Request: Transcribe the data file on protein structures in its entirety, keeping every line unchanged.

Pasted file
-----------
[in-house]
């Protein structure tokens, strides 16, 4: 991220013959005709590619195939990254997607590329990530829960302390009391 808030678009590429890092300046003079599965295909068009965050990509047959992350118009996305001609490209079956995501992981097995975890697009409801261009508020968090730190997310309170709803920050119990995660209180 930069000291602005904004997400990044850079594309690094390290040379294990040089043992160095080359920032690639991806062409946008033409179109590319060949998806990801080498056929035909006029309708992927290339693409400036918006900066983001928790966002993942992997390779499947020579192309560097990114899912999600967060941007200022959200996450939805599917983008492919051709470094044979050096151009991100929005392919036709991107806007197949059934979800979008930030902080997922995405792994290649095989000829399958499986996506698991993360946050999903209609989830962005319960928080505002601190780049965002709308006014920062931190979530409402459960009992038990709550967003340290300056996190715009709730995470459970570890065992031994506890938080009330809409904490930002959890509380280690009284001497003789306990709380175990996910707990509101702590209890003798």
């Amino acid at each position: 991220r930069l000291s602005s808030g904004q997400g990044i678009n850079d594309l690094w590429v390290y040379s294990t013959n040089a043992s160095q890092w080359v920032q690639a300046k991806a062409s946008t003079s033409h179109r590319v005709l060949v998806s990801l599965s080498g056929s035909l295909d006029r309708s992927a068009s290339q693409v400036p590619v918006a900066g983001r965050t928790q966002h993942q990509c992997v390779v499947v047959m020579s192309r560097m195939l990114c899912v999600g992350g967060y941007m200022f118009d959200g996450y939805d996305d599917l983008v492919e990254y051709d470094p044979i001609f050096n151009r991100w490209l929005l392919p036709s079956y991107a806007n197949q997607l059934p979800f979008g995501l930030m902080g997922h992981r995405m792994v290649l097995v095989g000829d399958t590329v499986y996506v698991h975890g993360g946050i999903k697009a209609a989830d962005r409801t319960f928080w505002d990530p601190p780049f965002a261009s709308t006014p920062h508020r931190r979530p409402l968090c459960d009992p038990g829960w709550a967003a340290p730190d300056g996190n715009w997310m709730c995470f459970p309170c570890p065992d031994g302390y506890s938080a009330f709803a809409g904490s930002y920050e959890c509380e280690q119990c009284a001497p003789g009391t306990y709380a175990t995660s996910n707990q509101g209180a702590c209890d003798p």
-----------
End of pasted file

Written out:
[in-house]
């Protein structure tokens, strides 16, 4: 991220013959005709590619195939990254997607590329990530829960302390009391 808030678009590429890092300046003079599965295909068009965050990509047959992350118009996305001609490209079956995501992981097995975890697009409801261009508020968090730190997310309170709803920050119990995660209180 930069000291602005904004997400990044850079594309690094390290040379294990040089043992160095080359920032690639991806062409946008033409179109590319060949998806990801080498056929035909006029309708992927290339693409400036918006900066983001928790966002993942992997390779499947020579192309560097990114899912999600967060941007200022959200996450939805599917983008492919051709470094044979050096151009991100929005392919036709991107806007197949059934979800979008930030902080997922995405792994290649095989000829399958499986996506698991993360946050999903209609989830962005319960928080505002601190780049965002709308006014920062931190979530409402459960009992038990709550967003340290300056996190715009709730995470459970570890065992031994506890938080009330809409904490930002959890509380280690009284001497003789306990709380175990996910707990509101702590209890003798």
């Amino acid at each position: 991220r930069l000291s602005s808030g904004q997400g990044i678009n850079d594309l690094w590429v390290y040379s294990t013959n040089a043992s160095q890092w080359v920032q690639a300046k991806a062409s946008t003079s033409h179109r590319v005709l060949v998806s990801l599965s080498g056929s035909l295909d006029r309708s992927a068009s290339q693409v400036p590619v918006a900066g983001r965050t928790q966002h993942q990509c992997v390779v499947v047959m020579s192309r560097m195939l990114c899912v999600g992350g967060y941007m200022f118009d959200g996450y939805d996305d599917l983008v492919e990254y051709d470094p044979i001609f050096n151009r991100w490209l929005l392919p036709s079956y991107a806007n197949q997607l059934p979800f979008g995501l930030m902080g997922h992981r995405m792994v290649l097995v095989g000829d399958t590329v499986y996506v698991h975890g993360g946050i999903k697009a209609a989830d962005r409801t319960f928080w505002d990530p601190p780049f965002a261009s709308t006014p920062h508020r931190r979530p409402l968090c459960d009992p038990g829960w709550a967003a340290p730190d300056g996190n715009w997310m709730c995470f459970p309170c570890p065992d031994g302390y506890s938080a009330f709803a809409g904490s930002y920050e959890c509380e280690q119990c009284a001497p003789g009391t306990y709380a175990t995660s996910n707990q509101g209180a702590c209890d003798p």